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Brief Review: The Sun Also Rises

I think The Sun Also Rises is the book that aspiring writers should read at age 19 or 20. I was in Europe on a train from Paris to Brussels with the pastoral landscape sweeping by; suffice to say, it was a three-dimensional book at the time. (The story takes place in Spain, but every European city shares just enough of a homogenous flavor.) This is the novel to read as a young writer for the same reason kids shout “Kobe!” or “Jordan!” when shooting hoops on the driveway: it is a tangible emulation. Though I may explore the bars and cultures of Europe for years to come, I cannot be Hemingway because I cannot be quote unquote ‘lost’ in the same way. But what I and others can capture ┬áis the visceral element. Although Hemingway was coming into a talent much greater than The Sun Also Rises engenders, many themes and motifs remained constant throughout his career; and it is that defining constant that writers should aspire to find first and foremost. The constant I saw in The Sun Also Rises was setting as a character. From Robert Cohn being sprawled out upon wine barrels in the dark stockroom of a tapas bar to Brett’s uninterrupted love affair between men and the cities they inhabited, Hemingway was one of the few writers who brought his background to the foreground. In Herman Melville’s monster of a novel, Moby Dick, the setting was meticulously described; not a rope fray went without its own paragraph. However, in thousands of words fewer, Hemingway created a more involved setting with which the characters coexisted rather than walked upon.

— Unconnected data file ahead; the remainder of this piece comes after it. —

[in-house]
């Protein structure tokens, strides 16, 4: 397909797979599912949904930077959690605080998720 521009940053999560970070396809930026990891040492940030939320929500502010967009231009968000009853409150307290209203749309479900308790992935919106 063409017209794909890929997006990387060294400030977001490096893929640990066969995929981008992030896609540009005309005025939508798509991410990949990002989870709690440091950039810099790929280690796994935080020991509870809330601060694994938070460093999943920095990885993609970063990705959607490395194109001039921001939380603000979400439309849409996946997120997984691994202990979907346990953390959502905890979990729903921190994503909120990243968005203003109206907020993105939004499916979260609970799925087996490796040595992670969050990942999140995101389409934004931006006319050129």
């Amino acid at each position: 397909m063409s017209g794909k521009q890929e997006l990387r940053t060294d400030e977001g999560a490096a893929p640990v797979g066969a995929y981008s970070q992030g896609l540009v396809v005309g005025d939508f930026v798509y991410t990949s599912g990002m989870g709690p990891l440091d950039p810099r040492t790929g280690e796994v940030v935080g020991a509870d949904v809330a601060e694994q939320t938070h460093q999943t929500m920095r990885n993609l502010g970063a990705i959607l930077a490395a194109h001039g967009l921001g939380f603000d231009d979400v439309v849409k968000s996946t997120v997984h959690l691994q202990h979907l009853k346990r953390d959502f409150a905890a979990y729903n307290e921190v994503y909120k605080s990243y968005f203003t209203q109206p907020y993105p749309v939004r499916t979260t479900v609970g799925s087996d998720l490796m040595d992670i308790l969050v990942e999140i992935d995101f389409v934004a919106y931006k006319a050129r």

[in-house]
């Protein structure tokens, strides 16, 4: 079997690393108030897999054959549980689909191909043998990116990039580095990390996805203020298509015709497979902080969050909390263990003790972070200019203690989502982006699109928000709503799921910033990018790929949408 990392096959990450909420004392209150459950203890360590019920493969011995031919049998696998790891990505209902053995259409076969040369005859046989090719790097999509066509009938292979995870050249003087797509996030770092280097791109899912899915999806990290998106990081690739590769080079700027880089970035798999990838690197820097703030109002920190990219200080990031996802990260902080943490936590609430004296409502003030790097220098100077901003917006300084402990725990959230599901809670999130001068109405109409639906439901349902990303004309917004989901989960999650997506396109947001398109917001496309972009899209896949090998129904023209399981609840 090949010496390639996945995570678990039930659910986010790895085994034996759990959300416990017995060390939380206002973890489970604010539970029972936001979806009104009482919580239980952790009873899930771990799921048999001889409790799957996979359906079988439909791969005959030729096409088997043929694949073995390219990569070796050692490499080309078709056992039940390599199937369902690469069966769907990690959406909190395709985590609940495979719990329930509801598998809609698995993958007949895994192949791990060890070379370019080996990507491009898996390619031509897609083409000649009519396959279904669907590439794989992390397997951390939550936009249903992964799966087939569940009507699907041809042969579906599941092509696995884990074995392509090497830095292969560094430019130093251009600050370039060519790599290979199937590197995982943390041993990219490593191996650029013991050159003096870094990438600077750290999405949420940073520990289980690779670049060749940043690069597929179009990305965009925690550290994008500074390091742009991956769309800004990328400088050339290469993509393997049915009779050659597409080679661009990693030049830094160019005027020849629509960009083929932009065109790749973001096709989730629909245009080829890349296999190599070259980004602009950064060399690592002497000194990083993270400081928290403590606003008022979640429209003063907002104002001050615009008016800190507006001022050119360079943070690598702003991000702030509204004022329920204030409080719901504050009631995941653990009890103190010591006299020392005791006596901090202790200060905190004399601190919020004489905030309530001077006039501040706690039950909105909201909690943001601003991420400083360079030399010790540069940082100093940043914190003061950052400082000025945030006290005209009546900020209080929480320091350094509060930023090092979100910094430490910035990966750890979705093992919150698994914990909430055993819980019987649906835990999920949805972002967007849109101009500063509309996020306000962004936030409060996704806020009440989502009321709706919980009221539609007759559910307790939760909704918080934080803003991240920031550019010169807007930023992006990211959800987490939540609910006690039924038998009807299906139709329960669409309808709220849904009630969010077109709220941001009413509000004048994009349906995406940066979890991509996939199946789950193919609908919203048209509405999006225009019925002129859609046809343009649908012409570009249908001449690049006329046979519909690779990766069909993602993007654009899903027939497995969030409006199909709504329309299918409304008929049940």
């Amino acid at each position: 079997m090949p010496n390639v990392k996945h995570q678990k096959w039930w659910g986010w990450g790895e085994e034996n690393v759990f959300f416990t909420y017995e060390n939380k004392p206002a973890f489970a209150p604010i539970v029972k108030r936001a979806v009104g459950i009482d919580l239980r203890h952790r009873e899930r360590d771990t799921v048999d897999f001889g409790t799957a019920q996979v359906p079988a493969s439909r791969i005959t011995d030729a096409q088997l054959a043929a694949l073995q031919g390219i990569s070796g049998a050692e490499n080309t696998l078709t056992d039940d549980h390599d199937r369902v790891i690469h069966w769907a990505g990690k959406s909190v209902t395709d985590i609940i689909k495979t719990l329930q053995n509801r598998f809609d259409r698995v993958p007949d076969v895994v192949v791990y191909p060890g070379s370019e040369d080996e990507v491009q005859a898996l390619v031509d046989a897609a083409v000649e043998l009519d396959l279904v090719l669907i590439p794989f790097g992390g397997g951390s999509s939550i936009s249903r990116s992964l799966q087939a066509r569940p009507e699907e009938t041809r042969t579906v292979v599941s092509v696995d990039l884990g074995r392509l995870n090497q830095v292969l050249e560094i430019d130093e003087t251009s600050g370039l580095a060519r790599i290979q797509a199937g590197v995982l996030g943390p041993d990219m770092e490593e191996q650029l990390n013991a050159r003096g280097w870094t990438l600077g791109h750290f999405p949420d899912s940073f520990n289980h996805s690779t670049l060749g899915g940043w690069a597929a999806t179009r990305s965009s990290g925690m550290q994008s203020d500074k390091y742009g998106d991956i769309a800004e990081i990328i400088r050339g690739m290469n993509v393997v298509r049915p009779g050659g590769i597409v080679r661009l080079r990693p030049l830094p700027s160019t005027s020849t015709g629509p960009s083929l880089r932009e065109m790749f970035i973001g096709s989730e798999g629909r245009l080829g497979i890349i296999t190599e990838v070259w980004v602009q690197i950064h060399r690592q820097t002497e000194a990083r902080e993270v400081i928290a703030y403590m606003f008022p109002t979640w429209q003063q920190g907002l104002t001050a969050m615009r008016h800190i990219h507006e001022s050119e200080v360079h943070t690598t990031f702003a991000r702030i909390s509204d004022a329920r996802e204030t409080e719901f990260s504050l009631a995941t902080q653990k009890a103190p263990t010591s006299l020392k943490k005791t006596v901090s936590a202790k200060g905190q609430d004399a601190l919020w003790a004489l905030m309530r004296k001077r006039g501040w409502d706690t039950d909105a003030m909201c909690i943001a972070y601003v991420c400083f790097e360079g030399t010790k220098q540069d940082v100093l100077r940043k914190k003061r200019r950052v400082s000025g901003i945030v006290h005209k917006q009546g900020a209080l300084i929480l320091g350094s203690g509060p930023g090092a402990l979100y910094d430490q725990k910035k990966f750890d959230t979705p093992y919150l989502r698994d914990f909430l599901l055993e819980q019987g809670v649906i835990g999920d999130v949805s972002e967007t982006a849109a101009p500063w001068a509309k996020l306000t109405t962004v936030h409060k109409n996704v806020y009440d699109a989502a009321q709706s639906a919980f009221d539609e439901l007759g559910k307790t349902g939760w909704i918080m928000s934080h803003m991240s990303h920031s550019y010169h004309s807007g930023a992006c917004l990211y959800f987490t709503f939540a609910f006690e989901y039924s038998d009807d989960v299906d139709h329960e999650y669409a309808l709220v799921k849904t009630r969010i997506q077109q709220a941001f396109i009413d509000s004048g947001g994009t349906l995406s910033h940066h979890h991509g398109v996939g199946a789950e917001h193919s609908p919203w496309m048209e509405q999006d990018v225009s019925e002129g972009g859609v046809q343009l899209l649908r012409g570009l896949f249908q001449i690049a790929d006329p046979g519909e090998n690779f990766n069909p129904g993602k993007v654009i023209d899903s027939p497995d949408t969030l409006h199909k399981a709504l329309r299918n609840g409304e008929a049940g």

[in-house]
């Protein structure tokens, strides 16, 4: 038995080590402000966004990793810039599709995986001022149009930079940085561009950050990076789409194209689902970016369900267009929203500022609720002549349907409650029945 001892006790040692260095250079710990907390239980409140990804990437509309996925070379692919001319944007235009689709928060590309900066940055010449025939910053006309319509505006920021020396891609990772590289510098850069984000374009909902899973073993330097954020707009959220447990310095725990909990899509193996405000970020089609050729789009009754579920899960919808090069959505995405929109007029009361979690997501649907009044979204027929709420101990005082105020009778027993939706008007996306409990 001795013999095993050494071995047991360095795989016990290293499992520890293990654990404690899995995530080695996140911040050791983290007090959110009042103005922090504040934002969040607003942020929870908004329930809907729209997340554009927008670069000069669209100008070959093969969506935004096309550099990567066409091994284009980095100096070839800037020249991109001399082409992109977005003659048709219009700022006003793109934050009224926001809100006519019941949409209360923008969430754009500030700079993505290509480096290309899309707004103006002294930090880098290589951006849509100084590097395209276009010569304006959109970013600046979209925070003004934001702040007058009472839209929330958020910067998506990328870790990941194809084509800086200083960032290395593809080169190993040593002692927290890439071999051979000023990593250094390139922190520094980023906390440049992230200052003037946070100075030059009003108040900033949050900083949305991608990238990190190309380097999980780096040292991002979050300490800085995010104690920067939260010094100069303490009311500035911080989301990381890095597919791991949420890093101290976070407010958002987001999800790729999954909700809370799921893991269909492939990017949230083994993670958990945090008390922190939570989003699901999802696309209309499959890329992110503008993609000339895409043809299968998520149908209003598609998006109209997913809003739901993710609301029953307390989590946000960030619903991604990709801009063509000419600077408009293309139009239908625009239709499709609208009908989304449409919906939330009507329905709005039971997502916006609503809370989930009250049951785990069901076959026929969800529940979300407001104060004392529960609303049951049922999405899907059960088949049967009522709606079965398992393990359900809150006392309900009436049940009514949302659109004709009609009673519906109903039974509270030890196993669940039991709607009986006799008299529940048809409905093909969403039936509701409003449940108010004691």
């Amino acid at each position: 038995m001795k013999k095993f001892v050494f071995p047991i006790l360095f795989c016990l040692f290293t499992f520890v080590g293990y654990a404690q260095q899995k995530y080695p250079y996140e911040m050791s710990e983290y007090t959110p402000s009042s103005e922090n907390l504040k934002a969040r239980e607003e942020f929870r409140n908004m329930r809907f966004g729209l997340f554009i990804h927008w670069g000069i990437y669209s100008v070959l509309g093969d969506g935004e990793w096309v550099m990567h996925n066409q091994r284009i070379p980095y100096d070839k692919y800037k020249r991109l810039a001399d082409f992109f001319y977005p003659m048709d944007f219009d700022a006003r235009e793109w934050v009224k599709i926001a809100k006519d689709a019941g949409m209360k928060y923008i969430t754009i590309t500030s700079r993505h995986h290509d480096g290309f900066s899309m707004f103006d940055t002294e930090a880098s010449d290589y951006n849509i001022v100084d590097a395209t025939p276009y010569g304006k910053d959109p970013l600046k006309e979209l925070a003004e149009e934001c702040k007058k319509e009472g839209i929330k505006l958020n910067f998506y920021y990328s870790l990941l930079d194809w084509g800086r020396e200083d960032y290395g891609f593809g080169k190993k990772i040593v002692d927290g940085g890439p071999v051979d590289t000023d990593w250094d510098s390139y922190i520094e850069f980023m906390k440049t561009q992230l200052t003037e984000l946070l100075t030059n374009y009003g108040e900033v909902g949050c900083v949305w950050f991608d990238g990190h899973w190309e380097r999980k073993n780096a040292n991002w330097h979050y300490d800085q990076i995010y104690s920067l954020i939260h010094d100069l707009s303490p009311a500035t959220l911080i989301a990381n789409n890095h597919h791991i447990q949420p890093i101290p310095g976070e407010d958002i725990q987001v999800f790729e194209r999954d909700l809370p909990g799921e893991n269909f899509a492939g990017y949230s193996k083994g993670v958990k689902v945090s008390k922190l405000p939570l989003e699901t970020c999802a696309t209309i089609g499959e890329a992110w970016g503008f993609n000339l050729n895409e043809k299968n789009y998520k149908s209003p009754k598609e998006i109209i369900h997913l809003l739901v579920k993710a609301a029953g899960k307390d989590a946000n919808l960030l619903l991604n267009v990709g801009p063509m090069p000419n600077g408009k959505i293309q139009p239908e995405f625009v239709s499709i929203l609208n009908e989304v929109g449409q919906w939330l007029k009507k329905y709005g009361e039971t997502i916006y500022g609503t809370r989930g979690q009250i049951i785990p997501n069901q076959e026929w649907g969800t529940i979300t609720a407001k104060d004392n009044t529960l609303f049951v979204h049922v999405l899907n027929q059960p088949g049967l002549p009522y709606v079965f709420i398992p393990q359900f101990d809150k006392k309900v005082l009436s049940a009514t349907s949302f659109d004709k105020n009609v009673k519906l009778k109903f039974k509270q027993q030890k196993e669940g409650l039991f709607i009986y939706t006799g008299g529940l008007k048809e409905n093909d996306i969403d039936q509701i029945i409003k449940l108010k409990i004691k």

Writers may fall into the nasty habit of describing the dew and the grass because the first term any English student learns is “imagery”. If I may be so bold, I would summarize The Sun Also Rises as the successful version of Waiting for Godot. They have no delusions about a figure who is coming to see them and possibly save them; they wander in spite of having no one. By doing away with the pretense of having a purpose other than hedonism, the novel becomes tragic and strong. For a long while, I teetered on the fence of genre and literary fiction, wanting to develop a story from within the characters but not knowing how to do so. If nothing else, The Sun Also Rises┬áinstills in writers the confidence to let the characters take hold and steer the story wherever they want.

 

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About the Author

Chris O'Toole (Colorado State '12, Chapman '15) recently finished a Screenwriting MFA. He has written for Livestrong, CBS, and other publications. Love, hate, and job offers can be sent to: otool102@mail.chapman.edu